Healthcare Simulation Week 2020! Reflections of a simulationist.

When I discovered simulation, I was first intrigued by the technology, l’ll admit. And the overall coolness of it… but it led me on a path that transformed what teaching means to me… and to the learner.

I went into teaching at first… I thought… because I like to hear myself talk. OK, not exactly but, you know, I wanted to share all my knowledge. Translate information, facts and the skills of being a nurse through me and to students. I envisioned myself as the wise, honored teacher. The Sage on the Stage… those were the teachers I learned from in my life, those I respected and emulated.

But then, I discovered simulation.  I was first intrigued by the technology, l’ll admit. And the overall coolness of it… but it led me on a path that transformed what teaching means to me… and to the learner.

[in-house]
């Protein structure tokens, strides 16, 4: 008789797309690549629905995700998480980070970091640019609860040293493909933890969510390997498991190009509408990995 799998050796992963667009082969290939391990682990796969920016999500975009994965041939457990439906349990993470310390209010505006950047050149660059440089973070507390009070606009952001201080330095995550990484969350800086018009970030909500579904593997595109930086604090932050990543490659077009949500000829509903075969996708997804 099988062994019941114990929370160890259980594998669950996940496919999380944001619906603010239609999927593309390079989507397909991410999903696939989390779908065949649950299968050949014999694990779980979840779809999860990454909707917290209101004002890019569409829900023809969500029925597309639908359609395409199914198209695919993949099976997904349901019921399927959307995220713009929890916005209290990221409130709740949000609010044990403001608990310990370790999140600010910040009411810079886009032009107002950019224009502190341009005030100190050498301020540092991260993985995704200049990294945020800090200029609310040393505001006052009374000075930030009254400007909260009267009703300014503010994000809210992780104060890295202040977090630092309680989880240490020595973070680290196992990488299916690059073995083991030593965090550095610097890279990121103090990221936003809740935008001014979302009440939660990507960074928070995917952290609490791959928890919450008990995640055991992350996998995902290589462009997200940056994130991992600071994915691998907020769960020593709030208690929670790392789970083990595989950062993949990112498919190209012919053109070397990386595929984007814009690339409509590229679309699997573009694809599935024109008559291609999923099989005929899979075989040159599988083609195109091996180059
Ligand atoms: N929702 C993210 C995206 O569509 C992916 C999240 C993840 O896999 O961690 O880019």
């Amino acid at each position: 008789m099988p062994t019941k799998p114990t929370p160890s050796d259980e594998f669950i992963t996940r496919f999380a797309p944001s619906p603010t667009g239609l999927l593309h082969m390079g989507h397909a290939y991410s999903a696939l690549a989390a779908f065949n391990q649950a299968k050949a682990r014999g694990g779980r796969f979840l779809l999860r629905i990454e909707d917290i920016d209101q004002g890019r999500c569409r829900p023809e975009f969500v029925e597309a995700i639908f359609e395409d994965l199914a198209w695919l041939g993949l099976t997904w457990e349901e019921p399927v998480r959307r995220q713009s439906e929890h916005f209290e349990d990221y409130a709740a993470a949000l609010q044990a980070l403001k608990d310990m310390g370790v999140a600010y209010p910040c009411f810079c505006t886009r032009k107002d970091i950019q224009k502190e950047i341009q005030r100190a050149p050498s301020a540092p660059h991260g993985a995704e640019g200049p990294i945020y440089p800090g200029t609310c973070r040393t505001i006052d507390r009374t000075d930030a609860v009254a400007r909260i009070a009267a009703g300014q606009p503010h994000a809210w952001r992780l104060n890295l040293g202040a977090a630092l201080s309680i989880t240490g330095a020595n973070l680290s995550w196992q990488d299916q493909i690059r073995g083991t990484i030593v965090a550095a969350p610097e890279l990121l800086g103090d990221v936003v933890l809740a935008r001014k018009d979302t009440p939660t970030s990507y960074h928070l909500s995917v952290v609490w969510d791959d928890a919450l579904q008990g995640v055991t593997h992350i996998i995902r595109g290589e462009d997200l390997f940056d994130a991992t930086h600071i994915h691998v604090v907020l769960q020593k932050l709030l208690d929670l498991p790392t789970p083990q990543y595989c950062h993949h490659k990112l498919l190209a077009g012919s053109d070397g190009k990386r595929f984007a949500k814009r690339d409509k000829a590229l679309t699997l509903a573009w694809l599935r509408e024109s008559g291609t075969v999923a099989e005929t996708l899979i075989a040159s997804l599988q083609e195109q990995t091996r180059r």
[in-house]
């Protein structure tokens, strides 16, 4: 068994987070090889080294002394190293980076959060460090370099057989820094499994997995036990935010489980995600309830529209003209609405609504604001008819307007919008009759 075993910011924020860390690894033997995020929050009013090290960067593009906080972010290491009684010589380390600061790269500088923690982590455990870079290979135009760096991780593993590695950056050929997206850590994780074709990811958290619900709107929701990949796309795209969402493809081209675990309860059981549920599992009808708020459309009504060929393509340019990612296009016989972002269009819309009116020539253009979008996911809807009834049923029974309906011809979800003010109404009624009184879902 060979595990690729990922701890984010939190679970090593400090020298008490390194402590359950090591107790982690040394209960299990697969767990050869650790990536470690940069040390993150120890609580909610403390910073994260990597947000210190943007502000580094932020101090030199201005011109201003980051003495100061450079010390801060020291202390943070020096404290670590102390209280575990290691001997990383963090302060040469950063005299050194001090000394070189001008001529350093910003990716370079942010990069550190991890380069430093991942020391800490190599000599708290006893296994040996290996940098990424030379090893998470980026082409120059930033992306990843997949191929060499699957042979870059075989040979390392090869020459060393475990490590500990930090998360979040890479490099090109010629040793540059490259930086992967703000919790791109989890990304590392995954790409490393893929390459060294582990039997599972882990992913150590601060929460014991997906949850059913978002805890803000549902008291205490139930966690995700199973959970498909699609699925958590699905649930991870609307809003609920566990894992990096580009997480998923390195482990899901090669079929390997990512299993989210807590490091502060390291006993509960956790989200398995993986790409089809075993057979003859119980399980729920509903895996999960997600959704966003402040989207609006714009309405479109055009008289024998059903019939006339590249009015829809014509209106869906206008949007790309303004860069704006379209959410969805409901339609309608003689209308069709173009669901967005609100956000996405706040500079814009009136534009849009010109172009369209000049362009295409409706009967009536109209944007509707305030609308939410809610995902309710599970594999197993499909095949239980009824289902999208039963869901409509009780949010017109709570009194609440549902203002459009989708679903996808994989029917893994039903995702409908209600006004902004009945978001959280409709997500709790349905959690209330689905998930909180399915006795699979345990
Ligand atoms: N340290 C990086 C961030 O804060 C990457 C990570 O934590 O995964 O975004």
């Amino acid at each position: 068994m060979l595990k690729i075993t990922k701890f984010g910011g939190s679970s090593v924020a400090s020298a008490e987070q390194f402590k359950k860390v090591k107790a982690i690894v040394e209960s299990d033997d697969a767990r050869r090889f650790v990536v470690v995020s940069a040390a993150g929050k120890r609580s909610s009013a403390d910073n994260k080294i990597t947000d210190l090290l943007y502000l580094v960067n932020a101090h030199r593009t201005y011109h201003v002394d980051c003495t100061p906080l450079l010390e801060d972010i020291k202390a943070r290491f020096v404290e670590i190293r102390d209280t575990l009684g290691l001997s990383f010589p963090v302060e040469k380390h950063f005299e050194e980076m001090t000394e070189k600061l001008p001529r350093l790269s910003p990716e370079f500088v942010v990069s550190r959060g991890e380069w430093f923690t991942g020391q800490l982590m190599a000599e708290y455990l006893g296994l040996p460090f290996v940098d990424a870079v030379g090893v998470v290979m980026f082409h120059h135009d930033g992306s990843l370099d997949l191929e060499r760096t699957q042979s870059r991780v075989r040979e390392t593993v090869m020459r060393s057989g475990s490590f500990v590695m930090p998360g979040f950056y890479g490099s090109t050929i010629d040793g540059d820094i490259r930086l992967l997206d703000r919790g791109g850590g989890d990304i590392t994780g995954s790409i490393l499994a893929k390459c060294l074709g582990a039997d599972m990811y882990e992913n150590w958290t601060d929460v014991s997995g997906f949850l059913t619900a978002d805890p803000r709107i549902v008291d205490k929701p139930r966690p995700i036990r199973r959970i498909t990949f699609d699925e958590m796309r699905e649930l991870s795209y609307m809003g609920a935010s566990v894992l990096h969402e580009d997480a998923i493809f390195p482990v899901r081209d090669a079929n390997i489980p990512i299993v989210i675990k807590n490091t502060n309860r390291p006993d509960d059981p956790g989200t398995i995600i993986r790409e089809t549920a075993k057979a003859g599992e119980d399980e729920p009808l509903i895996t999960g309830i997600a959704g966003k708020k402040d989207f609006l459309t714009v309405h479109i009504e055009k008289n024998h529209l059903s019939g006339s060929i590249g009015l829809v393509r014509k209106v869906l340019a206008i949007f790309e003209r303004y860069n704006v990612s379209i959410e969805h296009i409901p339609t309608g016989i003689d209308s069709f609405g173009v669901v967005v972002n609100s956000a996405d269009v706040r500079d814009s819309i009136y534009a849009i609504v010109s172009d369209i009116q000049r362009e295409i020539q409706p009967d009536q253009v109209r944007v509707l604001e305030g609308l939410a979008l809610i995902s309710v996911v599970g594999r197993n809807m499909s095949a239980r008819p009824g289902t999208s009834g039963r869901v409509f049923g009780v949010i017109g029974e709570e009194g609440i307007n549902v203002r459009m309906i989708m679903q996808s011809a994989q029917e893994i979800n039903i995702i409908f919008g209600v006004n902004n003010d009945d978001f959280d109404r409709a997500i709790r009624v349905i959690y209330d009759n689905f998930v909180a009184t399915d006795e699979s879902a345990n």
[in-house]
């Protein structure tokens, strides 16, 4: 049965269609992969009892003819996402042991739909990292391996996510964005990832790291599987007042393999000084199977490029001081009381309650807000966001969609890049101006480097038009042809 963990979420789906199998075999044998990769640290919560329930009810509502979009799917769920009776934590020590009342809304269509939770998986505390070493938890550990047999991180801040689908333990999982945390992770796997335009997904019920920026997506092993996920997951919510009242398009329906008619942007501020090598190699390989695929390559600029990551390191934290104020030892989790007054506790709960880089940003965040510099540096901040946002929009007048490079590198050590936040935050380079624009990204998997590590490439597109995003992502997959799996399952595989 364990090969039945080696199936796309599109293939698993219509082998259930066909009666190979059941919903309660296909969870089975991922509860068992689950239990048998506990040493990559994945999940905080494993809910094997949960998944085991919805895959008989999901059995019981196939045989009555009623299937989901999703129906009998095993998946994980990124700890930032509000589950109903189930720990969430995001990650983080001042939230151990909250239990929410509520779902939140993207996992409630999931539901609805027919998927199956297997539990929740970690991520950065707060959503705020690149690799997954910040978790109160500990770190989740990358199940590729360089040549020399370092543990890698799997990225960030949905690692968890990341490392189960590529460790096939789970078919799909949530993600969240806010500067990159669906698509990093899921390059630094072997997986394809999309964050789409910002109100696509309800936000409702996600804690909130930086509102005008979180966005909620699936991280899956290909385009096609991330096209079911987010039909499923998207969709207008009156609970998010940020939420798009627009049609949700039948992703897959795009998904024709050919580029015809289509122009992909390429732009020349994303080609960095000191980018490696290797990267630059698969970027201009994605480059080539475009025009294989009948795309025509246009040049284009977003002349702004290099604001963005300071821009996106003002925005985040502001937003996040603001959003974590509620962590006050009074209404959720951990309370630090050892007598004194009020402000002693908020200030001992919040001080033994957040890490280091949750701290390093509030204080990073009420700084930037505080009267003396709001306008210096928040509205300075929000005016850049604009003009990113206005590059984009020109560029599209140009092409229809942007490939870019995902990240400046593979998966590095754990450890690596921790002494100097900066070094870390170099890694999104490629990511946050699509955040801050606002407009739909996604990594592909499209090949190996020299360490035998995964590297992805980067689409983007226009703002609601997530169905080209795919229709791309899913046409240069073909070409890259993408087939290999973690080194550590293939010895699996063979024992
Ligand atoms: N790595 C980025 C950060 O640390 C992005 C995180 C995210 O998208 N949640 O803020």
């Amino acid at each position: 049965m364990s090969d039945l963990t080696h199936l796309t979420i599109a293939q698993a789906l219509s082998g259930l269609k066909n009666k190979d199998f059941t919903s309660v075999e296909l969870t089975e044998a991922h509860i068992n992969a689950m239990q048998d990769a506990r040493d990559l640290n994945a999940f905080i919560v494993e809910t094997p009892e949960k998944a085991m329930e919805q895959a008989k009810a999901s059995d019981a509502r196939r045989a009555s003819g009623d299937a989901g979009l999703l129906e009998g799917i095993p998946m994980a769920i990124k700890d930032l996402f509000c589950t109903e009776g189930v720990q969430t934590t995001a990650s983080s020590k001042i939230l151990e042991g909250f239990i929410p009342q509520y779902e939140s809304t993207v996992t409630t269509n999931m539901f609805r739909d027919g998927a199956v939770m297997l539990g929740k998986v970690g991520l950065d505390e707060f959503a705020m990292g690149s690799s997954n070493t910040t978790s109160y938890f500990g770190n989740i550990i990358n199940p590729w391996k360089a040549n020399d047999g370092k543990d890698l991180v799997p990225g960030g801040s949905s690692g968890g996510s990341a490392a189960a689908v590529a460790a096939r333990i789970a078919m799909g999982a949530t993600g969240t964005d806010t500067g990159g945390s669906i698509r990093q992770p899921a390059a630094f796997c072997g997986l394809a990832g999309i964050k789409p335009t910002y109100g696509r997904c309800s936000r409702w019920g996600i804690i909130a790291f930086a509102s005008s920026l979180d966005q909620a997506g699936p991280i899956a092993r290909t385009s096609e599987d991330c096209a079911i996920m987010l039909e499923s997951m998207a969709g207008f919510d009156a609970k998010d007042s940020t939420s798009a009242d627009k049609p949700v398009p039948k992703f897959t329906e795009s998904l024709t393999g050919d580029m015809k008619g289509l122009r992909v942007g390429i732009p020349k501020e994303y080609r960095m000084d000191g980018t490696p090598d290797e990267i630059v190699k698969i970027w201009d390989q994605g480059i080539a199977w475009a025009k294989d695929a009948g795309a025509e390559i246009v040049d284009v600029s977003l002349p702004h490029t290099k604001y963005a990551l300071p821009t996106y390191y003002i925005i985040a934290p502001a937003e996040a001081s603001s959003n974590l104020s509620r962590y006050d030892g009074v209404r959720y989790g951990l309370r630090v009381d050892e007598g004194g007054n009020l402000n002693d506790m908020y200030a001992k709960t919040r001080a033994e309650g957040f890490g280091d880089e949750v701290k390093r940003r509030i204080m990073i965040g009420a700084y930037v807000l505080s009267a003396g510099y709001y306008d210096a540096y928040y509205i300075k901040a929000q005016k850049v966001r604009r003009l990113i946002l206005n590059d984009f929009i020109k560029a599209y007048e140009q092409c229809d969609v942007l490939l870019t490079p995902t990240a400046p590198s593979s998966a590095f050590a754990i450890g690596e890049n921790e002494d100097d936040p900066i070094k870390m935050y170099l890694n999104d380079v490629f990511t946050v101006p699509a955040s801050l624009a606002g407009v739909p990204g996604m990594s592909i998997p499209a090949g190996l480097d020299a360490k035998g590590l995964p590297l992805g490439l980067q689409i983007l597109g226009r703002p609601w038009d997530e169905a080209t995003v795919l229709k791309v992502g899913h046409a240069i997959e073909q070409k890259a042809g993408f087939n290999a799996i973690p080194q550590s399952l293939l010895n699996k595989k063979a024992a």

My first simulation experience was as an observer… I actually- literally stumbled onto it… I was at the training center for Madigan Army Medical Center (now known as the Charles A. Andersen Simulation Center) earning my ACLS instructor certification. I was working as a floor nurse at MAMC at the time, and just beginning to nurture the teacher within.

My first exposure to simulation- I stumbled into a room with this going on!

While I was in class, I was distracted by loud noises from another room… shouting, moaning,  explosions. I slipped out of my classroom and wandered the halls until I found the source of the commotion. A dimly lit room, camo nets hanging from the ceiling, darkness punctuated by strobe light flashes, the sound of mortar explosions and someone groaning in pain. I look down to see a man on the ground, covered in blood, the source of the groans. It took a minute for me to realize he wasn’t real… that I’d stumbled into a well crafted battle injury scenario training space.